Asolo Theatre Returns to Academy for Ninth Year

October 23, 2017

 The Asolo Conservatory Program is a three year graduate degree program, through Florida State University, that has been performing at the Academy for nine years. This year’s performance was Shakespeare’s “Julius Caesar”.

Credit: Sam Garateix/Achona Online

The students that perform for the Academy are all in their third year of the program and all have intentions of continuing their acting career after college.

“My wife and I are looking to move to a city that benefits both of our talents; she is a costume designer,” says Andrew Bosworth (Julius Caesar).

Bosworth said, “Most of our actors have intentions on moving to New York or Los Angeles to continue their acting careers.”

The actors have extensive training in front of live audiences and perform anywhere from five to seven times each week.

The actors spend about four weeks on average preparing for a show, however this production was only practiced for about two and a half weeks due to Hurricane Irma.

Credit: Sam Garateix/Achona Online

Before each show the actors do a brief group warm up, but are also expected to warm up on their own.

“When we have a long drive to our destination we do an extremely abbreviated warm up, sometimes 20 minutes, because for an early morning show no one wants to wake up at 3:00 a.m. to do a full warm up for a 7:00 a.m. show,” said Bosworth.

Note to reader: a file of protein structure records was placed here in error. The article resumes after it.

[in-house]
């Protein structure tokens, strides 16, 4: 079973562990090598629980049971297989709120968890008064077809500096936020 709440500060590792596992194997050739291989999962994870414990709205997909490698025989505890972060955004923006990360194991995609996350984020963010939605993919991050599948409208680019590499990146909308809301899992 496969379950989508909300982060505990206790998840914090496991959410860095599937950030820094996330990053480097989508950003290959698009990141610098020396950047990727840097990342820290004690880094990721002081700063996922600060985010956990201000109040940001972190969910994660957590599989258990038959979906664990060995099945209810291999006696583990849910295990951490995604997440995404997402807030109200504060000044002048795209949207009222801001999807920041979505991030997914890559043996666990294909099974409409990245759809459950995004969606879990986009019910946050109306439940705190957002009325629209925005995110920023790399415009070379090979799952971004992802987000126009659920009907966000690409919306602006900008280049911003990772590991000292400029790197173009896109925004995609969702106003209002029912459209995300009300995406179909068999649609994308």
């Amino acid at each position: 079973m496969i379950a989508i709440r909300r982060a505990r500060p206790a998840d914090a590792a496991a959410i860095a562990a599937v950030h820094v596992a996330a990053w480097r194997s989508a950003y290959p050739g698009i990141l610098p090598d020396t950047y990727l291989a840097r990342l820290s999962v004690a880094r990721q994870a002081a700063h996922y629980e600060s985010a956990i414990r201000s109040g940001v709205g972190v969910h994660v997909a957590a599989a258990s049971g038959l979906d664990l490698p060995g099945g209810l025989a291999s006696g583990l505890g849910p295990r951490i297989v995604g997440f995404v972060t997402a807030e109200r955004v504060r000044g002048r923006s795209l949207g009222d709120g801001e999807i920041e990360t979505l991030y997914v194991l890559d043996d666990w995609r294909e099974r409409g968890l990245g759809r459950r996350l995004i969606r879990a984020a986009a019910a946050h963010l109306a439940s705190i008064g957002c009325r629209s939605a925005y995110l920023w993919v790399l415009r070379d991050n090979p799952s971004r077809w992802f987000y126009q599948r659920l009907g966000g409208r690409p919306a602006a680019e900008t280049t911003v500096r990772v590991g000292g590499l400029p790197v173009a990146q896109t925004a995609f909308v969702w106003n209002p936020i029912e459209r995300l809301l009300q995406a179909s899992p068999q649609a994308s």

The Asolo traveling theatre only performs for high school and middle school audiences.

The Asolo Theatre home base is located in Sarasota, Florida. Credit: Sam Garateix/Achona Online

“It’s great [performing for student audiences] because there is an understanding that this is not perfect theatre; we get more candid reactions from students than adults, we feed off of that,” said Bosworth.

“I really liked the modern take on Julius Caesar and as a senior I have enjoyed watching them for the past four years and hope that I am able to see them again after I leave Academy,” says Jaed Seymour (’18).

Bailly Gray (’20) said,  “I thought it was very interesting and I really liked how they took the play, made it modern, and put it in a different time period to make it more interesting.”

Most of the conservatory’s actors have been performing from a young age. Bosworth recalls first performing on a stage in middle school.

Only twelve students are chosen each year for the program from thousands who audition. Credit: Sam Garateix/Achona Online

“A lot of us like to say that we have been dramatic since we were little, but most of us did not start acting on a stage until middle or high school,” said Bosworth.

“The times when you can see people, communicate with your audience, speak to people, and have a sort of conversation are my favorite parts about performing for a live audience,” said Bosworth.

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